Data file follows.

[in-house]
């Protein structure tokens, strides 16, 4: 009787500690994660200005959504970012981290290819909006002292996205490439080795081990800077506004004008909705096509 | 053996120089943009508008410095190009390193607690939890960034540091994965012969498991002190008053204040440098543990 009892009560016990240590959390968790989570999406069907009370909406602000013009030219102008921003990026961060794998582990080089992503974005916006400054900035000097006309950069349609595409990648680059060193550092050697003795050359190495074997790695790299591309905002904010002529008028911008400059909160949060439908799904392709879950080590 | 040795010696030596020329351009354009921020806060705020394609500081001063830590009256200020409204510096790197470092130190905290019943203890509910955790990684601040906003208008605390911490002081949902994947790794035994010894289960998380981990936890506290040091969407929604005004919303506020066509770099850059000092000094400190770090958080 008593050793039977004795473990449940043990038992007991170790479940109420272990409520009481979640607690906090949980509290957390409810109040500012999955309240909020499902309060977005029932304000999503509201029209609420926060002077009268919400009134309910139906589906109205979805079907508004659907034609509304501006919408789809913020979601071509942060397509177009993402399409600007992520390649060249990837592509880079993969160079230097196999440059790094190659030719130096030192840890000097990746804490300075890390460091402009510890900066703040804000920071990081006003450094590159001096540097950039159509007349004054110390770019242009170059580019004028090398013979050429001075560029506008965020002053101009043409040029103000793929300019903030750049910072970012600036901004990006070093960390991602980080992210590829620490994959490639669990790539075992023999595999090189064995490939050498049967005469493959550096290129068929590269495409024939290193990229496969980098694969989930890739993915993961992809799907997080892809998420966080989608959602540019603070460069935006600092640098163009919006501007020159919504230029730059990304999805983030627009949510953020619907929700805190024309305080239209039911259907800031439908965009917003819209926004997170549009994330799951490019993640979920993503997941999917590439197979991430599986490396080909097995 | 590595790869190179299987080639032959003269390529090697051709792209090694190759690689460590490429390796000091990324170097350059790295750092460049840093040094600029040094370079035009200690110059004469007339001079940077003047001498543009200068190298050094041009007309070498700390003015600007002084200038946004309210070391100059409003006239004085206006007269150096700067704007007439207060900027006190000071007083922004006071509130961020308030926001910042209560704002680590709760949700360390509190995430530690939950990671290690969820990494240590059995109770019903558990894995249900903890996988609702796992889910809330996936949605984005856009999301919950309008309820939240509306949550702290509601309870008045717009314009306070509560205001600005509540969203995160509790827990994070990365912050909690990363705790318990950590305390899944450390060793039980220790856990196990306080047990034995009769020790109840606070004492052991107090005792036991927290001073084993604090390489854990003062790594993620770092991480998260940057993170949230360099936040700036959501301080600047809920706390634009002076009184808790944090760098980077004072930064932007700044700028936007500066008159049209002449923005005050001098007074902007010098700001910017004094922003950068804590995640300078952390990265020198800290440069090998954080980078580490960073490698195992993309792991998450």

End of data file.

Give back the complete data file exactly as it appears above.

[in-house]
């Protein structure tokens, strides 16, 4: 009787500690994660200005959504970012981290290819909006002292996205490439080795081990800077506004004008909705096509 | 053996120089943009508008410095190009390193607690939890960034540091994965012969498991002190008053204040440098543990 009892009560016990240590959390968790989570999406069907009370909406602000013009030219102008921003990026961060794998582990080089992503974005916006400054900035000097006309950069349609595409990648680059060193550092050697003795050359190495074997790695790299591309905002904010002529008028911008400059909160949060439908799904392709879950080590 | 040795010696030596020329351009354009921020806060705020394609500081001063830590009256200020409204510096790197470092130190905290019943203890509910955790990684601040906003208008605390911490002081949902994947790794035994010894289960998380981990936890506290040091969407929604005004919303506020066509770099850059000092000094400190770090958080 008593050793039977004795473990449940043990038992007991170790479940109420272990409520009481979640607690906090949980509290957390409810109040500012999955309240909020499902309060977005029932304000999503509201029209609420926060002077009268919400009134309910139906589906109205979805079907508004659907034609509304501006919408789809913020979601071509942060397509177009993402399409600007992520390649060249990837592509880079993969160079230097196999440059790094190659030719130096030192840890000097990746804490300075890390460091402009510890900066703040804000920071990081006003450094590159001096540097950039159509007349004054110390770019242009170059580019004028090398013979050429001075560029506008965020002053101009043409040029103000793929300019903030750049910072970012600036901004990006070093960390991602980080992210590829620490994959490639669990790539075992023999595999090189064995490939050498049967005469493959550096290129068929590269495409024939290193990229496969980098694969989930890739993915993961992809799907997080892809998420966080989608959602540019603070460069935006600092640098163009919006501007020159919504230029730059990304999805983030627009949510953020619907929700805190024309305080239209039911259907800031439908965009917003819209926004997170549009994330799951490019993640979920993503997941999917590439197979991430599986490396080909097995 | 590595790869190179299987080639032959003269390529090697051709792209090694190759690689460590490429390796000091990324170097350059790295750092460049840093040094600029040094370079035009200690110059004469007339001079940077003047001498543009200068190298050094041009007309070498700390003015600007002084200038946004309210070391100059409003006239004085206006007269150096700067704007007439207060900027006190000071007083922004006071509130961020308030926001910042209560704002680590709760949700360390509190995430530690939950990671290690969820990494240590059995109770019903558990894995249900903890996988609702796992889910809330996936949605984005856009999301919950309008309820939240509306949550702290509601309870008045717009314009306070509560205001600005509540969203995160509790827990994070990365912050909690990363705790318990950590305390899944450390060793039980220790856990196990306080047990034995009769020790109840606070004492052991107090005792036991927290001073084993604090390489854990003062790594993620770092991480998260940057993170949230360099936040700036959501301080600047809920706390634009002076009184808790944090760098980077004072930064932007700044700028936007500066008159049209002449923005005050001098007074902007010098700001910017004094922003950068804590995640300078952390990265020198800290440069090998954080980078580490960073490698195992993309792991998450």